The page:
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Transplanting Trees

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The trees we enjoy today were planted years ago. Everyone recognizes the value of shade trees and enjoys them; however, many trees are poorly selected and improperly planted. Proper care of the transplanted tree is very important, especially during the first year. Remember, prior to transplanting, this tree was watered on a weekly, if not daily, basis.

Proper tree selection, site preparation, and transplanting will greatly increase your chance of successfully growing a desirable shade tree. Below are guidelines for transplanting trees.

  • Select trees that, when mature, will be the proper size for the desired site. For example, redbuds are mid-size trees at maturity and pecans are large size trees at maturity.
  • Dig the hole at least 2 times the size of the tree's container or rootball. This will allow plenty of room for moving the tree into position. Cut any roots that are circling the rootball and tamp some of the original soil around the roots. It is important to lightly water the soil as it is being tamped. This will eliminate the formation of air pockets near the roots.
  • The tree should be planted at the same soil level as it was in the nursery.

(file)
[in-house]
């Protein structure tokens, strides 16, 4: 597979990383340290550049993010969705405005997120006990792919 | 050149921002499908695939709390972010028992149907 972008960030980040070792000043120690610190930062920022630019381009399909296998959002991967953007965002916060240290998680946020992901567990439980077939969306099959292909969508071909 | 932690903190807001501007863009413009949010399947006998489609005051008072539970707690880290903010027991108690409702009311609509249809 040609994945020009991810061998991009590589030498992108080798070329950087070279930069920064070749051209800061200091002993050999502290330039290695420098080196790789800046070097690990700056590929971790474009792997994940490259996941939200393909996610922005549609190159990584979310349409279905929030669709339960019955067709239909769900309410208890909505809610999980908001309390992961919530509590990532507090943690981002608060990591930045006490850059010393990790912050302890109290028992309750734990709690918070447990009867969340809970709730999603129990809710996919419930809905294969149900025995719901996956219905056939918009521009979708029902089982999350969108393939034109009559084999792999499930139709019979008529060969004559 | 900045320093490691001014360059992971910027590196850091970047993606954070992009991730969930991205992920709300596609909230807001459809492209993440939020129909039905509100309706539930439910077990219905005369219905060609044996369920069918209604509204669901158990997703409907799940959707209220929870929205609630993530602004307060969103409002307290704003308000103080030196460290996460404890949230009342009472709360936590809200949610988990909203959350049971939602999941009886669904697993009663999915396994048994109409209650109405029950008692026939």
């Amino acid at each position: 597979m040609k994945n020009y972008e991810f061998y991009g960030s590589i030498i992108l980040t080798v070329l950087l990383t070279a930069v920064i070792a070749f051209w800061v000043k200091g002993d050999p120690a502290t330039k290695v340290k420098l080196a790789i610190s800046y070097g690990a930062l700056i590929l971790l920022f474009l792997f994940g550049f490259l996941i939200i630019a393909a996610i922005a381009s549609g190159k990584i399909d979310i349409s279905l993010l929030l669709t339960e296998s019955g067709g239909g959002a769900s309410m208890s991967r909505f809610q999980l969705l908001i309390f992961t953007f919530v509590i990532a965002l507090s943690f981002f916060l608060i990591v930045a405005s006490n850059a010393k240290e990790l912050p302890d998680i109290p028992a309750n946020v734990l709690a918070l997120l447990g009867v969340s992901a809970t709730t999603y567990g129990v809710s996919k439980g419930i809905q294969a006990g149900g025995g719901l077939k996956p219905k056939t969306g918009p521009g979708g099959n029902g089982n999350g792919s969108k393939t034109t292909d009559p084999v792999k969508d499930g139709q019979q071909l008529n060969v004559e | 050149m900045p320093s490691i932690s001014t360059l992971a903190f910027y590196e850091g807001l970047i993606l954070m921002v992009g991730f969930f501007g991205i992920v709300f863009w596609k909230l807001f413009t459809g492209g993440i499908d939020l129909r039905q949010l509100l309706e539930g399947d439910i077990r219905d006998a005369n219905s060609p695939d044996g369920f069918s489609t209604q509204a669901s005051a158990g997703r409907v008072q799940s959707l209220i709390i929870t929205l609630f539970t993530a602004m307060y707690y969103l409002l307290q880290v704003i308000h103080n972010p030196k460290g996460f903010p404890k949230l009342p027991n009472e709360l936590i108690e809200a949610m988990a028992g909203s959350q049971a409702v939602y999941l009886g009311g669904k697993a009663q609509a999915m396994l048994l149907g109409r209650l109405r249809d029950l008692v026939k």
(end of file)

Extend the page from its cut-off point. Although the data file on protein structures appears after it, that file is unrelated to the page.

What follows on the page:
• The preferred time to transplant is during the rainy months. Less desirable are the hot, dry months of June, July, and August. Fall is an excellent time, if the desired tree is available.
  • Trees that have a trunk size of 2.5 to 3 inches in diameter experience less transplant shock than do trees with larger trunks.
  • The use of mulch such as bark, leaves, pine straw, or grain straw spread around the trunk at a 3- to 5-inch depth and 3 to 4 feet in diameter will conserve moisture and keep the rootball cooler than the surrounding soil. Do not pile the mulch on the trunk base.
  • Keep the lawn mower and the weed eater away from the trunk of the newly planted tree. The trunk tissue is easily damaged, but may not be noticed until the leaves begin to turn brown. Annual mulching will also keep the grass and weed growth to a minimum.
  • Stake the tree with wire to keep it upright. Use a section of rubber hose to keep the tree from being girdled by the wire. The objective of the wire support is to keep the prevalent southern winds during the growing season from tilting the tree in the opposite direction.
  • Water the tree slowly in order to allow the water to percolate deep into the soil. When the soil begins to dry at a depth of 3 to 4 inches, apply water so as to soak the root zone. The leaves will begin to wilt when watering has been neglected.
  • The tree should be fertilized throughout the growing season with a balanced lawn fertilizer such as 10-20-10. Broadcast the fertilizer under the tree's canopy, not at the trunk.
  • For the purpose of measuring growth, take a picture of a child beside the freshly transplanted tree. Record the date, location and height of the tree, as well as the name and height of the child.
  • If you have more specific questions regarding transplanting, please feel free to contact me at your convenience.